A senior research fellow at the State Archive of the Russian Federation and a widely published expert on the Soviet Union, Oleg Khlevniuk rightly claims that it is now feasible “to write a genuinely new biography” of Joseph Stalin, “insofar as newly accessible archival material has forced changes in our understanding of both the man and his era”.
We learn that Stalin became a workaholic, a hands-on leader who even on vacation would receive 50 letters and reports each day, many requiring written responses. In Moscow or at his dacha, he routinely held meetings long into the night; in fact, over a 30-year period, some 3,000 people visited his Kremlin office. But what deep passions drove this enigmatic character, devoid as he was of a loving companion in the last 20 years of his life, and what really made him tick?
Although Khlevniuk’s answer to that question, and the theme of his book, is that Stalin relentlessly strove for power, surely we need to go further if we want to understand his behaviour. It was not simply a matter of power for its own sake, for we can interpret the sources to show that Marxism-Leninism provided the red line that ran through the man’s entire adult life. That ideology provided the key to his understanding of the world, although it also led him to make atrocious errors. Perhaps the most tragic of these was his conviction that faithful economic appeasement of Hitler in 1939-41 had made a Nazi invasion needless, and thus unthinkable, even as his best spies relentlessly reported otherwise. At the same time, Stalin was almost alone in recognising the social and political ramifications of the Second World War, and in deducing that Hitler, without knowing it, was playing a revolutionary role in annihilating Europe’s ruling elite, thereby preparing the ground for Soviet-style socialism. Along with a keen sense of what was possible in global politics, Stalin’s mission was to make communism work in the USSR, regardless of the costs, and then to spread its liberating gospel to Europe and beyond.
The author organises the book with a prologue to each chapter that singles out an episode in Stalin’s last days in March 1953, along with reflections on various matters in his life, after which we get a political narrative of the major periods in the dictatorship. There is little social history, surprisingly few details about the dictator’s intimate life, and it is curious that we meet his immediate family, and briefly, only in the prologue to the final chapter.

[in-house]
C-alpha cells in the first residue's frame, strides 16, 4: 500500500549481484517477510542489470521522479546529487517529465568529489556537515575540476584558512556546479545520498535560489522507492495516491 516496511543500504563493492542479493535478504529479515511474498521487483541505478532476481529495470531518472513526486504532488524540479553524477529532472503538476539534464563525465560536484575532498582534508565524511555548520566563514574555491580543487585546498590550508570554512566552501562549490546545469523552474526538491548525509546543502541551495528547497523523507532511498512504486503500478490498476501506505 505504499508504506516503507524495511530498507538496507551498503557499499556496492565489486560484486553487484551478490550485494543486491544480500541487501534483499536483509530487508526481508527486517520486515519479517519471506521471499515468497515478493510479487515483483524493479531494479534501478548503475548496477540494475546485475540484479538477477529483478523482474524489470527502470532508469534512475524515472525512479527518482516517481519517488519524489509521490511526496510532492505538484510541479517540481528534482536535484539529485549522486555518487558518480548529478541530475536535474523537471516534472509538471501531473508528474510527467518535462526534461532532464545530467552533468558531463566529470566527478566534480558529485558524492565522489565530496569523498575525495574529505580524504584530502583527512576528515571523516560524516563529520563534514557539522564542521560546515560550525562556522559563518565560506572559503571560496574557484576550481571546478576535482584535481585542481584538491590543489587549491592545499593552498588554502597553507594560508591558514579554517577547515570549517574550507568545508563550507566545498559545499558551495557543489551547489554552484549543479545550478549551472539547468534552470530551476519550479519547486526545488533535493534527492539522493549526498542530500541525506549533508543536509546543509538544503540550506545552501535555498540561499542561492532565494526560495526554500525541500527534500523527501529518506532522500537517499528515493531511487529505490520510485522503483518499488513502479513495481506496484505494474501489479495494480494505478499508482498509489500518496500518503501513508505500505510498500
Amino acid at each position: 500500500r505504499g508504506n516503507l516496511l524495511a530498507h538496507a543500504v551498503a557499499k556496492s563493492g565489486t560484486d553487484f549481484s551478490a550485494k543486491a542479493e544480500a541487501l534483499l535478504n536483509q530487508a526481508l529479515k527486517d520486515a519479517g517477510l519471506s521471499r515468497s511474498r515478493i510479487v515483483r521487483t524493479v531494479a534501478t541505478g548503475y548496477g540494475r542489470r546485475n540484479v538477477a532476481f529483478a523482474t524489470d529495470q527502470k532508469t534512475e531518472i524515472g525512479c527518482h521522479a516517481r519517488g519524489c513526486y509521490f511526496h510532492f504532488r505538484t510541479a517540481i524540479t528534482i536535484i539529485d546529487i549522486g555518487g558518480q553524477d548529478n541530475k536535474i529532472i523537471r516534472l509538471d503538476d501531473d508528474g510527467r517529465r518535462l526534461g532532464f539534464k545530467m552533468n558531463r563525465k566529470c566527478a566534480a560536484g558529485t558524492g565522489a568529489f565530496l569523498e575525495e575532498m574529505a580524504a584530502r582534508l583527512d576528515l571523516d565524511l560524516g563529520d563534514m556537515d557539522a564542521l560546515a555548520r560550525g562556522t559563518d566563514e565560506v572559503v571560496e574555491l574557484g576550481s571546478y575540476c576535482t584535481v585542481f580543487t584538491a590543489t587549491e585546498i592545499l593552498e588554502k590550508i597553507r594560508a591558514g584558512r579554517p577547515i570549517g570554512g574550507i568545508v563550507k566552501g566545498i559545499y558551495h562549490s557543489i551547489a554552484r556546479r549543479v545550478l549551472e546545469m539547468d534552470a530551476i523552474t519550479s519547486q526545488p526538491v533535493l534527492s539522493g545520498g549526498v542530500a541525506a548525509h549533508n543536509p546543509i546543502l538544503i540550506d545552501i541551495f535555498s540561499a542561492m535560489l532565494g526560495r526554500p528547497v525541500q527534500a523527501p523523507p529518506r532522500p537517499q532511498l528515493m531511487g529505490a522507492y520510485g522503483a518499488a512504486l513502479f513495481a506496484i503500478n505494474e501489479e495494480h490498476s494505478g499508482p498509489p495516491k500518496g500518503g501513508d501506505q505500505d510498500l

The two-track storyline occasionally sends mixed messages, such as on Stalin’s role in the horrendous famine of 1932-33. In one prologue early in the book, we read that the government used starvation as a means of “punishing” the countryside, and that Moscow rejected “all opportunities to relieve the situation”. Here, Stalin’s decisions sound unequivocal and indicate that he intended mass murder, whereas much later in another chapter we learn that the dictator agreed, albeit too late, to a reduction in grain quotas in 1933. Even then, he blamed the enforcers and administrators for being weak-willed, because he would never admit that there were flaws in his big plans.
Khlevniuk elides a number of issues, such as Lenin’s decision to abolish freedom of the press within days of taking power, and also to establish the secret police before the end of 1917, and then to shut down the constituent assembly in January 1918. The Soviet dictatorship is here presented as if it were Stalin’s invention, when in fact the Bolsheviks established the system and got it running before he became the unchallengeable boss.
Elsewhere, Khlevniuk passes over problems that have plagued historians for decades. To mention one example among many, the text leaves us wondering why the Soviet boss apparently became anti-Semitic during the Second World War. Although the Red Army liberated the death camps, on Stalin’s orders the regime posthumously converted the murdered Jews into “ordinary Soviet citizens”. So in the decades that followed there would be no place for the Holocaust in the history of the Great Patriotic War anywhere in Eastern Europe, but why not?
Questions inevitably linger about a figure as complicated as Stalin, and historians will welcome this remarkably informative book, just as all readers must applaud the author’s courageous and conscientious efforts to uphold the highest standards of historical scholarship.
Robert Gellately is professor of history, Florida State University, and author, most recently, of Stalin’s Curse: Battling for Communism in War and Cold War (2013).
Stalin: New Biography of a Dictator
By Oleg V. Khlevniuk
Yale University Press, 408pp, £25.00
Published 19 May 2015